James Branch Cabell (1879-1958) was an American author best known for his work Jurgen: A Comedy of Justice (1919). During the 1920s, Cabell enjoyed literary success and the high regard of his peers, including writers as diverse as H.L. Mencken, Sinclair Lewis, and Carl Van Vechten. Considered a forerunner of American fantasy fiction, his work is applauded today by writers and artists including Neil Gaiman and Charles Vess. After his death in 1958, his widow, Margaret Freeman Cabell, undertook a number of efforts to secure his literary legacy. She actively corresponded with members of the James Branch Cabell Society (originally founded as the Fellowship of the Silver Stallion) and the Cabell Society, two groups who issued periodicals about Cabell's life and writing.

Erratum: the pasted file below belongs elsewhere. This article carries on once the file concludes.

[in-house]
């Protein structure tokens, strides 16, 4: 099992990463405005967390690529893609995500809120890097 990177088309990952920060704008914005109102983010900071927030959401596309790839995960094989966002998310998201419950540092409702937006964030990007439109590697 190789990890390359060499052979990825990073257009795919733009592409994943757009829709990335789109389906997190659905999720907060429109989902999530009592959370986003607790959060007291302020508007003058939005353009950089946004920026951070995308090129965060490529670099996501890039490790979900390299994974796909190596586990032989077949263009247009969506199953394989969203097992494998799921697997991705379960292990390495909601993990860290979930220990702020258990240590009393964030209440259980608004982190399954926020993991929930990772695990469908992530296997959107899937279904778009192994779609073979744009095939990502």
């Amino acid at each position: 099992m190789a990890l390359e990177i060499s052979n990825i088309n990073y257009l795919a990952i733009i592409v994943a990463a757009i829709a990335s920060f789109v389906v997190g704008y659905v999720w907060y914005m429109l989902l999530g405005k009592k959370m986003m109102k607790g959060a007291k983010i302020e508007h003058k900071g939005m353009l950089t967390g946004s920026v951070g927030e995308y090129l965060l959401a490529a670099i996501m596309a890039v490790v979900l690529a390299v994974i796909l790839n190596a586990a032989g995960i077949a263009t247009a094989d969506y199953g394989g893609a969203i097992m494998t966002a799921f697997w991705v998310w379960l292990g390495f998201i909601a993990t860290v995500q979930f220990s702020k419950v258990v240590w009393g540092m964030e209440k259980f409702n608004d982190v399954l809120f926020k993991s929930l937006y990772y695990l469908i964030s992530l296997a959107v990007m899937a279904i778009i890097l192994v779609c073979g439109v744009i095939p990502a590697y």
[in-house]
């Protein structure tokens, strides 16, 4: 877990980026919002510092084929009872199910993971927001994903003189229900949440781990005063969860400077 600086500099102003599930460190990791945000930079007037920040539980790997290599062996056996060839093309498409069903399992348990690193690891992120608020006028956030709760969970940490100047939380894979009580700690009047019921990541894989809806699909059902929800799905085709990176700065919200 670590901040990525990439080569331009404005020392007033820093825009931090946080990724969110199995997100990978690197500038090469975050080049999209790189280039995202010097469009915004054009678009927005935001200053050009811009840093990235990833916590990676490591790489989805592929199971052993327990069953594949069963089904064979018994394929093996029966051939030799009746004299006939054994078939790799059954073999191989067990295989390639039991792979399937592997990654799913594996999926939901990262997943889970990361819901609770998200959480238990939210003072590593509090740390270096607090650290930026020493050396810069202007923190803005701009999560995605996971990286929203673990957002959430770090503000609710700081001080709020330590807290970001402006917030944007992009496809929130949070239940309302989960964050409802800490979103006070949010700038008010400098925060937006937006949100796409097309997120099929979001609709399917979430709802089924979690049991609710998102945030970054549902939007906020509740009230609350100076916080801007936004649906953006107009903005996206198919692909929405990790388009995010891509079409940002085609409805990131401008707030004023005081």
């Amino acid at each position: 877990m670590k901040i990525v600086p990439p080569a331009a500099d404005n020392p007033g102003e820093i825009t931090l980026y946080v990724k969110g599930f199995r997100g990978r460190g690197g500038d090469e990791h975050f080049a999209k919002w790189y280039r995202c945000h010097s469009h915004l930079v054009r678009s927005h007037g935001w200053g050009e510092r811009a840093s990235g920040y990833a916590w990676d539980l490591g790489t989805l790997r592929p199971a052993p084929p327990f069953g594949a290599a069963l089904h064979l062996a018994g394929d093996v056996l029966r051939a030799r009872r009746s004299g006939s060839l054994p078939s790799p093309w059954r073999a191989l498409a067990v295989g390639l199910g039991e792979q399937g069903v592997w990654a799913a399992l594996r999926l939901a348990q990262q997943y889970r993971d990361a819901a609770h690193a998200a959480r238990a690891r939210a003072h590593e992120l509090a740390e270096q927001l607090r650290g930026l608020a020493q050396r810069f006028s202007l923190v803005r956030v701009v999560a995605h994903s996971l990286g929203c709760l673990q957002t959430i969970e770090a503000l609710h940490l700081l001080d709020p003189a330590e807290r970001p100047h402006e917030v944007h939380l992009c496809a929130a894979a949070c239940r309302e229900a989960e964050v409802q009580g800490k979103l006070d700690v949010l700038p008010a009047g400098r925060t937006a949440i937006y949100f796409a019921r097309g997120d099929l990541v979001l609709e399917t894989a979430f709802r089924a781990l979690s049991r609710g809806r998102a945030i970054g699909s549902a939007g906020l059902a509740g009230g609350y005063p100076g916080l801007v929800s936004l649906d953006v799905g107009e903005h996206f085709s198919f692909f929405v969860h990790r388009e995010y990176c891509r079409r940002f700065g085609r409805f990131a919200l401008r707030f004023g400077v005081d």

The first of these was Kalki, which began as a mimeographed fanzine in 1965 and grew into a quarterly journal that published until 1993.

The second Cabell publication, The Cabellian: A Journal of the Second American Renaissance, was the product of a literary society. This group put out eight issues from 1968 to 1972 and sponsored three Cabell-related sessions at the annual MLA convention.

For more on the life and work of James Branch Cabell, see https://jamesbranchcabell.library.vcu.edu/


Browse the Cabell Journals Collections:

The Cabellian: A Journal of the Second American Renaissance